Bago

Bago is a city and the capital of Bago Region in Myanmar (Burma). It is located 50 miles (80 km) north-east of Yangon.

According to legend, two Mon princesses from Thaton founded Bago in 573 CE. It was written in the chronicles that eight years after enlightenment, Lord Buddha along with his disciples flew around the Southeast Asian countries. On his return journey while crossing the Gulf of Martaban, which happened to be at low tide, he saw two golden sheldrakes sitting, female on top of male, on a peak of land protruding out of the sea just enough for a bird’s perch.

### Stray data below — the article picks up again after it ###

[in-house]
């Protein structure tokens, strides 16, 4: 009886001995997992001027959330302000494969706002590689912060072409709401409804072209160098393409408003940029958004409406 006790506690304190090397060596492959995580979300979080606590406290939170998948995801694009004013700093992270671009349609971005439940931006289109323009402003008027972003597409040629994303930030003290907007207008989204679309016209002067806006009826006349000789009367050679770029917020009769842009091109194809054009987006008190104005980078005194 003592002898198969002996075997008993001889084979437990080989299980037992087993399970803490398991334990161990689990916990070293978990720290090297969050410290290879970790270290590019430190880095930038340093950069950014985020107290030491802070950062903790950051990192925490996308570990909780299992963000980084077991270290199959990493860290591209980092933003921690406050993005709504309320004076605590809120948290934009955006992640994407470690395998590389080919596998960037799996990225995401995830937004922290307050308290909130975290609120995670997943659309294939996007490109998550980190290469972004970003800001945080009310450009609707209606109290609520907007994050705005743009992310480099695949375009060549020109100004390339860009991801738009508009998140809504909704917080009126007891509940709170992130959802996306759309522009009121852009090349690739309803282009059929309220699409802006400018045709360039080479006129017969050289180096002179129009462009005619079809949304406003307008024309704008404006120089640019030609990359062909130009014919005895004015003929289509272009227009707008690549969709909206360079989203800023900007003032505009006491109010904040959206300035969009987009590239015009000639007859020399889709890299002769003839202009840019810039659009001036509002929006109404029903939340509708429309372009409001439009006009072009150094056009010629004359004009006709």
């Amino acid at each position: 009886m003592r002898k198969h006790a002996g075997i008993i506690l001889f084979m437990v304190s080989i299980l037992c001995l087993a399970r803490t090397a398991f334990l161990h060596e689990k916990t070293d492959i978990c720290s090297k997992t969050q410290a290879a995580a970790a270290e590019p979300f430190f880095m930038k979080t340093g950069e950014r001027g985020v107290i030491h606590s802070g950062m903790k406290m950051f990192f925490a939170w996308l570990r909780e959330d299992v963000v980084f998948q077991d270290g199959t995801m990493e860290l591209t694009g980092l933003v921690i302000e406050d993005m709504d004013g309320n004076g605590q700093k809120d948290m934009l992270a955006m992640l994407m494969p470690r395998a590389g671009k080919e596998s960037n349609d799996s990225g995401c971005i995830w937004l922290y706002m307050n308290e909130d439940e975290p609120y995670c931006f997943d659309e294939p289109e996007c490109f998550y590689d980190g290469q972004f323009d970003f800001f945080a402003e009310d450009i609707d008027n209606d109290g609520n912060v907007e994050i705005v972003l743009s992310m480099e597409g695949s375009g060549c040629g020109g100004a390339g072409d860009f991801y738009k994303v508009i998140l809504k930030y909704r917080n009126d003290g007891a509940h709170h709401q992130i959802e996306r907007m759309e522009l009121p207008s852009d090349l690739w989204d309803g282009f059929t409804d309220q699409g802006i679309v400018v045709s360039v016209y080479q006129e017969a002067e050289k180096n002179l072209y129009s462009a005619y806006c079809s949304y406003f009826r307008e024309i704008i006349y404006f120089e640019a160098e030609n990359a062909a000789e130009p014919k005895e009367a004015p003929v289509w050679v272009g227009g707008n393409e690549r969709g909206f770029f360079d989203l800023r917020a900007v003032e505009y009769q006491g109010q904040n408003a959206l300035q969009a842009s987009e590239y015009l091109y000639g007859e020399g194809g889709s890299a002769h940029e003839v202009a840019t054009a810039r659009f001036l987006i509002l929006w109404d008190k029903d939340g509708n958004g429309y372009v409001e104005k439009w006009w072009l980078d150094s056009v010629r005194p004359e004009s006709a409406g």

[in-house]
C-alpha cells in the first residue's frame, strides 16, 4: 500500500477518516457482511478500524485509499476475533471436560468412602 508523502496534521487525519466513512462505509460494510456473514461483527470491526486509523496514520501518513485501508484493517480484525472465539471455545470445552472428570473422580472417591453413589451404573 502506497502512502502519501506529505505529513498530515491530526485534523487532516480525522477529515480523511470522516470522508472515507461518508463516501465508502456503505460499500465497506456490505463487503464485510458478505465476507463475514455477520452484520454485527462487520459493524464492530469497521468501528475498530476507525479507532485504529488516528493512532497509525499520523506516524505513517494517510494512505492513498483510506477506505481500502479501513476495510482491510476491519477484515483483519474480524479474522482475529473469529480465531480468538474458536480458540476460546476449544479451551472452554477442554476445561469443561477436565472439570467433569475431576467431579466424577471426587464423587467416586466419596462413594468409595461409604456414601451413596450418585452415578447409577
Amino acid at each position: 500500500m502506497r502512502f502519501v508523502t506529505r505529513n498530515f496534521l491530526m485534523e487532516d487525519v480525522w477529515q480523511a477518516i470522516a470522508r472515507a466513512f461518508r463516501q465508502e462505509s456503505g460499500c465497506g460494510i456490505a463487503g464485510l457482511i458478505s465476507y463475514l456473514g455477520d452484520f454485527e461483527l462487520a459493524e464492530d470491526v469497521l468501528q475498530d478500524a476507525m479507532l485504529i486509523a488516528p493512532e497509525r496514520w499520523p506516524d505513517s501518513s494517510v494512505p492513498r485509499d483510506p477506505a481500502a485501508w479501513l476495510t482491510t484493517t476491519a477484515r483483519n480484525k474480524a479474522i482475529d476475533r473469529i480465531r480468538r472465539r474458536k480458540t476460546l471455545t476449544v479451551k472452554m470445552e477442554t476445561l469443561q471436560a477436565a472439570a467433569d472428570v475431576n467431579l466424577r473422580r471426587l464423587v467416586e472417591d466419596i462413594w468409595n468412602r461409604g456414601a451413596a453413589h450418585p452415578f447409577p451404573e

Kanbawza Thadi Palace

From 1369–1539, Hanthawaddy was the capital of the Mon Kingdom of Hanthawaddy, which covered all of what is now Lower Burma. The area came under Burman control again in 1539, when it was annexed by King Tabinshweti to his Kingdom of Toungoo. The kings of Taungoo made Bago their royal capital from 1539–1599 and again in 1613–1635, and used it as a base for repeated invasions of Siam. As a major seaport, the city was frequently visited by Europeans, who commented on its magnificence.

Shwetha Lyaung Pagoda (Golden Recling Buddhist Image)

One of the famous sites in Bago is the 54.8 metre (180 feet) long Shwe Thar Lyaung, a beautiful reclining Buddha image that was discovered in the 19th century under the jungle that had covered it.